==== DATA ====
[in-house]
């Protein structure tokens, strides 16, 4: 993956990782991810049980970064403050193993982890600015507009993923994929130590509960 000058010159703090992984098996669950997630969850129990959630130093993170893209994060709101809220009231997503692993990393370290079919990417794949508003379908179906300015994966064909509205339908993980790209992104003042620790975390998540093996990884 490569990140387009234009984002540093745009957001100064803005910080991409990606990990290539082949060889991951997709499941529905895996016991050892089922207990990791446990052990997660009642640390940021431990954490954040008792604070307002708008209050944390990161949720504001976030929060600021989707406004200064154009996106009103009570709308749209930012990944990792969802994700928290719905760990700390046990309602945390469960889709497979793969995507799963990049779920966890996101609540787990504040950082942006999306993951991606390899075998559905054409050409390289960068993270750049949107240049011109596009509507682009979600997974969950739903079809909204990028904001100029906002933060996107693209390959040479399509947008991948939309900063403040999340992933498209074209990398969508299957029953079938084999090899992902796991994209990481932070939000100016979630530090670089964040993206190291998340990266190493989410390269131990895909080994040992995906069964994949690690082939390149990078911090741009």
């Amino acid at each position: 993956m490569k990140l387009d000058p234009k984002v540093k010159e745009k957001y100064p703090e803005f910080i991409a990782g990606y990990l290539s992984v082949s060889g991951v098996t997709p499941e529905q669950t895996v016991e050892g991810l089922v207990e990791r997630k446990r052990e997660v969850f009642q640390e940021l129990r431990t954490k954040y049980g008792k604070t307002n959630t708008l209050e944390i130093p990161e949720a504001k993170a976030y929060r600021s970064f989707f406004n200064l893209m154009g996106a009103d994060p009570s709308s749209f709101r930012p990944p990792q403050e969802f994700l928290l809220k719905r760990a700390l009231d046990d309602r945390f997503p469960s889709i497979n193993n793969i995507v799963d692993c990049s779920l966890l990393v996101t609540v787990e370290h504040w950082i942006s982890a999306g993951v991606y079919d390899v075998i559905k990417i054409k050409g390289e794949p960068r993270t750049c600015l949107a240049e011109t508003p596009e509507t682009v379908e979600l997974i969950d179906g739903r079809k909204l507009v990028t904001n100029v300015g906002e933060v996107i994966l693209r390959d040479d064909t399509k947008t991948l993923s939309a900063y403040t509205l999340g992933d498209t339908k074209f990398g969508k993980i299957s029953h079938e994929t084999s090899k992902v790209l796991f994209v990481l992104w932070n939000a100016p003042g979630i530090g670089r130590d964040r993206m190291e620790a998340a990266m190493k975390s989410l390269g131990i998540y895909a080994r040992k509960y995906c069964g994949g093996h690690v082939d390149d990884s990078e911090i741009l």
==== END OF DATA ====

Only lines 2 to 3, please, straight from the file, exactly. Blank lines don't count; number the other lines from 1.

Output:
């Protein structure tokens, strides 16, 4: 993956990782991810049980970064403050193993982890600015507009993923994929130590509960 000058010159703090992984098996669950997630969850129990959630130093993170893209994060709101809220009231997503692993990393370290079919990417794949508003379908179906300015994966064909509205339908993980790209992104003042620790975390998540093996990884 490569990140387009234009984002540093745009957001100064803005910080991409990606990990290539082949060889991951997709499941529905895996016991050892089922207990990791446990052990997660009642640390940021431990954490954040008792604070307002708008209050944390990161949720504001976030929060600021989707406004200064154009996106009103009570709308749209930012990944990792969802994700928290719905760990700390046990309602945390469960889709497979793969995507799963990049779920966890996101609540787990504040950082942006999306993951991606390899075998559905054409050409390289960068993270750049949107240049011109596009509507682009979600997974969950739903079809909204990028904001100029906002933060996107693209390959040479399509947008991948939309900063403040999340992933498209074209990398969508299957029953079938084999090899992902796991994209990481932070939000100016979630530090670089964040993206190291998340990266190493989410390269131990895909080994040992995906069964994949690690082939390149990078911090741009």
């Amino acid at each position: 993956m490569k990140l387009d000058p234009k984002v540093k010159e745009k957001y100064p703090e803005f910080i991409a990782g990606y990990l290539s992984v082949s060889g991951v098996t997709p499941e529905q669950t895996v016991e050892g991810l089922v207990e990791r997630k446990r052990e997660v969850f009642q640390e940021l129990r431990t954490k954040y049980g008792k604070t307002n959630t708008l209050e944390i130093p990161e949720a504001k993170a976030y929060r600021s970064f989707f406004n200064l893209m154009g996106a009103d994060p009570s709308s749209f709101r930012p990944p990792q403050e969802f994700l928290l809220k719905r760990a700390l009231d046990d309602r945390f997503p469960s889709i497979n193993n793969i995507v799963d692993c990049s779920l966890l990393v996101t609540v787990e370290h504040w950082i942006s982890a999306g993951v991606y079919d390899v075998i559905k990417i054409k050409g390289e794949p960068r993270t750049c600015l949107a240049e011109t508003p596009e509507t682009v379908e979600l997974i969950d179906g739903r079809k909204l507009v990028t904001n100029v300015g906002e933060v996107i994966l693209r390959d040479d064909t399509k947008t991948l993923s939309a900063y403040t509205l999340g992933d498209t339908k074209f990398g969508k993980i299957s029953h079938e994929t084999s090899k992902v790209l796991f994209v990481l992104w932070n939000a100016p003042g979630i530090g670089r130590d964040r993206m190291e620790a998340a990266m190493k975390s989410l390269g131990i998540y895909a080994r040992k509960y995906c069964g994949g093996h690690v082939d390149d990884s990078e911090i741009l």